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    HSC Physics Marathon 2017

    Welcome to the HSC physics marathon
    This thread can be used to ask for help or test others!
    Just some simple rules:
    - Answer the question asked previously, before posting a new question.
    - After you have answered a question, post another question to keep the thread alive.

    I will start off:
    A cannon is fired at a velocity of 400.0ms^-1, 30.0° above horizontal. Determine the vertical and horizontal components of this initial velocity.
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    Re: HSC Physics Marathon 2017

    I'm not gonna do the question, just asking how is projectile motion different in physics to 3U? I've heard it's different, but don't know how.

    Edit: might as well add something to the question. Assuming I am at the same height as the cannon, how far away from me must you place the cannon if you want to hit me?
    Last edited by calamebe; 25 Sep 2016 at 2:17 PM.
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    Re: HSC Physics Marathon 2017

    Quote Originally Posted by calamebe View Post
    Edit: might as well add something to the question. Assuming I am at the same height as the cannon, how far away from me must you place the cannon if you want to hit me?
    Last edited by jathu123; 25 Sep 2016 at 3:02 PM.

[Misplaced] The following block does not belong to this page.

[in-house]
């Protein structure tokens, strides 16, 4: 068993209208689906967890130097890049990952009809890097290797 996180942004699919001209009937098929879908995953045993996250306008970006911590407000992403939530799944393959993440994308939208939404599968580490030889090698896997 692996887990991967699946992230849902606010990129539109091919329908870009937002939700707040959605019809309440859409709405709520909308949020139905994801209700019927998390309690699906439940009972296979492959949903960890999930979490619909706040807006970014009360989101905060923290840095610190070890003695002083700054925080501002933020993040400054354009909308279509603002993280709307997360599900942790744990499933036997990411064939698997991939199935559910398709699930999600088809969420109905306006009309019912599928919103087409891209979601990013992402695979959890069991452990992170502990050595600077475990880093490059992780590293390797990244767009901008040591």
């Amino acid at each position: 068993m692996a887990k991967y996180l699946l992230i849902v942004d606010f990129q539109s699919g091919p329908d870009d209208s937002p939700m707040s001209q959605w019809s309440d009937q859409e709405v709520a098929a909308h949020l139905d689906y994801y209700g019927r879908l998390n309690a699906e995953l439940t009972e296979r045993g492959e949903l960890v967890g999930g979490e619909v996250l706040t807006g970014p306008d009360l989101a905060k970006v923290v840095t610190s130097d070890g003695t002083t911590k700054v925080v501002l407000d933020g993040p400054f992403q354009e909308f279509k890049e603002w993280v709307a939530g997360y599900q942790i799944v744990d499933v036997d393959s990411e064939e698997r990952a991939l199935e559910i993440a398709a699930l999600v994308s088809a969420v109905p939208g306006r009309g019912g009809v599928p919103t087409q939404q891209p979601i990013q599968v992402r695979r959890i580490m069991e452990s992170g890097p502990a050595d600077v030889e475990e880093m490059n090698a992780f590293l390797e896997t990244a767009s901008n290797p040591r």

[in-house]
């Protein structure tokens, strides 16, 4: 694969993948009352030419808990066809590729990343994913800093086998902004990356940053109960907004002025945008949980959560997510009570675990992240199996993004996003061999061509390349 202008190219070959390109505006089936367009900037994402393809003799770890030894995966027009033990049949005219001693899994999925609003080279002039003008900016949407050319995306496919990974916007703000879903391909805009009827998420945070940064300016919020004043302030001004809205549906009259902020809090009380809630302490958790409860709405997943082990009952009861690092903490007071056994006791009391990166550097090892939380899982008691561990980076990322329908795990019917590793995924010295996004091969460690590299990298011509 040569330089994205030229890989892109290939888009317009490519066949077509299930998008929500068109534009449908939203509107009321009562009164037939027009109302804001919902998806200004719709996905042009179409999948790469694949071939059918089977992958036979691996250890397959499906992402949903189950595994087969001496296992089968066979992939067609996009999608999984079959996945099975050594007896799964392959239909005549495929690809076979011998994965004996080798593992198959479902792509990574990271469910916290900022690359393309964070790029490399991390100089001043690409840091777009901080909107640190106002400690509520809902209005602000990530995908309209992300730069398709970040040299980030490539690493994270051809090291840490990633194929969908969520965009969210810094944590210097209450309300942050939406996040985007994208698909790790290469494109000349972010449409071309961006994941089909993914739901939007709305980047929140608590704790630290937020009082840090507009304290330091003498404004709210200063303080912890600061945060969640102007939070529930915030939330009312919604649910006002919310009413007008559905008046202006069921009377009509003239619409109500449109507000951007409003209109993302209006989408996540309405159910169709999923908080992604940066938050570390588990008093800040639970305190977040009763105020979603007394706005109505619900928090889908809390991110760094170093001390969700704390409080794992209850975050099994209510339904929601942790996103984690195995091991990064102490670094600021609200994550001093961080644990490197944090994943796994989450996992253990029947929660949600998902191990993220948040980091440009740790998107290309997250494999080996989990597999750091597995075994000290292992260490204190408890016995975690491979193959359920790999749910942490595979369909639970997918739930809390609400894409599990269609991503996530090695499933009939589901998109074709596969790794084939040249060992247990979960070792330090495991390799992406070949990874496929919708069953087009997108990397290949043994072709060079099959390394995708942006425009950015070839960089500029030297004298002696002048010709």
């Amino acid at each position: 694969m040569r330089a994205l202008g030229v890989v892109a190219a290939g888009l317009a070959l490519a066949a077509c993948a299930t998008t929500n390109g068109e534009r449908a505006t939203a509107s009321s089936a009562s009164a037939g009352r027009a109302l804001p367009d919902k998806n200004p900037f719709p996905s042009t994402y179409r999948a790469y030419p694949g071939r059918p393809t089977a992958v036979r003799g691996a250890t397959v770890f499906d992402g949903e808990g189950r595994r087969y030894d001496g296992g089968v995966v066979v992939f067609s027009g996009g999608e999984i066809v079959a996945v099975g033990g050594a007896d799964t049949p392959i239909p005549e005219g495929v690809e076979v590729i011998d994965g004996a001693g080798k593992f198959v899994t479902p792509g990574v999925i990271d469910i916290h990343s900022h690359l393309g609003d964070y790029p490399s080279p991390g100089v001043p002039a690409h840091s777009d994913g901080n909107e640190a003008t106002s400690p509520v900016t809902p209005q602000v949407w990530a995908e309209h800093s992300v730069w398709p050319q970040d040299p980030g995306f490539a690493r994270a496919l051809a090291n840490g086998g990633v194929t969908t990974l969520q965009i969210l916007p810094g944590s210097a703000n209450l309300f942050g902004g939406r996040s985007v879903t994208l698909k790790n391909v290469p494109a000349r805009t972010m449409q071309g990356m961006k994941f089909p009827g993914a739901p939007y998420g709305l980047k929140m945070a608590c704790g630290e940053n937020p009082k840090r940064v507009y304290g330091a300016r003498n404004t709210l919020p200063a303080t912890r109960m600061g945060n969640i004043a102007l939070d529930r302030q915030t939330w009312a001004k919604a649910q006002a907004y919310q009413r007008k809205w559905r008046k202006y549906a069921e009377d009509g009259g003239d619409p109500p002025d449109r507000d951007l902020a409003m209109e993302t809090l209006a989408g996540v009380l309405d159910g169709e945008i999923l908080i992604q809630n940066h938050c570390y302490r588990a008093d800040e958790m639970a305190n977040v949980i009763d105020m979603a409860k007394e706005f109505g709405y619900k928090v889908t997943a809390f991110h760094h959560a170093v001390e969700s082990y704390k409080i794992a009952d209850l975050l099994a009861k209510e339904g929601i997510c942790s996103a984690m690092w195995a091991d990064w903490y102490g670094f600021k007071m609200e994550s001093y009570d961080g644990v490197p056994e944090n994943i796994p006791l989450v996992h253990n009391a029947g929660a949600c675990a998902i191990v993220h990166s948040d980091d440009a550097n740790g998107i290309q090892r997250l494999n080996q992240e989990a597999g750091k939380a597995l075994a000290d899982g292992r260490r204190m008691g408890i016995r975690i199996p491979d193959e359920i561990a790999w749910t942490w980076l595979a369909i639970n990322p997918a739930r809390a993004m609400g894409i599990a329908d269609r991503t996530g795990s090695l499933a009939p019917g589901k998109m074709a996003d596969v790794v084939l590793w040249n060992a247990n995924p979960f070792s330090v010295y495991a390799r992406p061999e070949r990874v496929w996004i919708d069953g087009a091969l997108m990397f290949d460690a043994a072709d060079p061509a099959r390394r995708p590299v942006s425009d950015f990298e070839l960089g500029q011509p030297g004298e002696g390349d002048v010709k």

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    Re: HSC Physics Marathon 2017

    Quote Originally Posted by calamebe View Post
    I'm not gonna do the question, just asking how is projectile motion different in physics to 3U? I've heard it's different, but don't know how.

    Edit: might as well add something to the question. Assuming I am at the same height as the cannon, how far away from me must you place the cannon if you want to hit me?
    There are several differences between HSC Physics projectile motion and HSC 3U. In HSC Physics, you are allowed to quote formulas like equations of motion and other relevant equations (at least ones on the Formula Sheet), whereas for 3U you need to derive them generally. For 3U, projectile motion Q's are generally going to require calculus and thus can have a much broader range of types of things that can be asked, whereas in HSC Physics there's no calculus and the Q's are mainly (or at least often) substituting values into formulas.
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    Re: HSC Physics Marathon 2017

    Quote Originally Posted by jathu123 View Post
    Yep that's the correct answer!
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    Re: HSC Physics Marathon 2017

    Quote Originally Posted by InteGrand View Post
    There are several differences between HSC Physics projectile motion and HSC 3U. In HSC Physics, you are allowed to quote formulas like equations of motion and other relevant equations (at least ones on the Formula Sheet), whereas for 3U you need to derive them generally. For 3U, projectile motion Q's are generally going to require calculus and thus can have a much broader range of types of things that can be asked, whereas in HSC Physics there's no calculus and the Q's are mainly (or at least often) substituting values into formulas.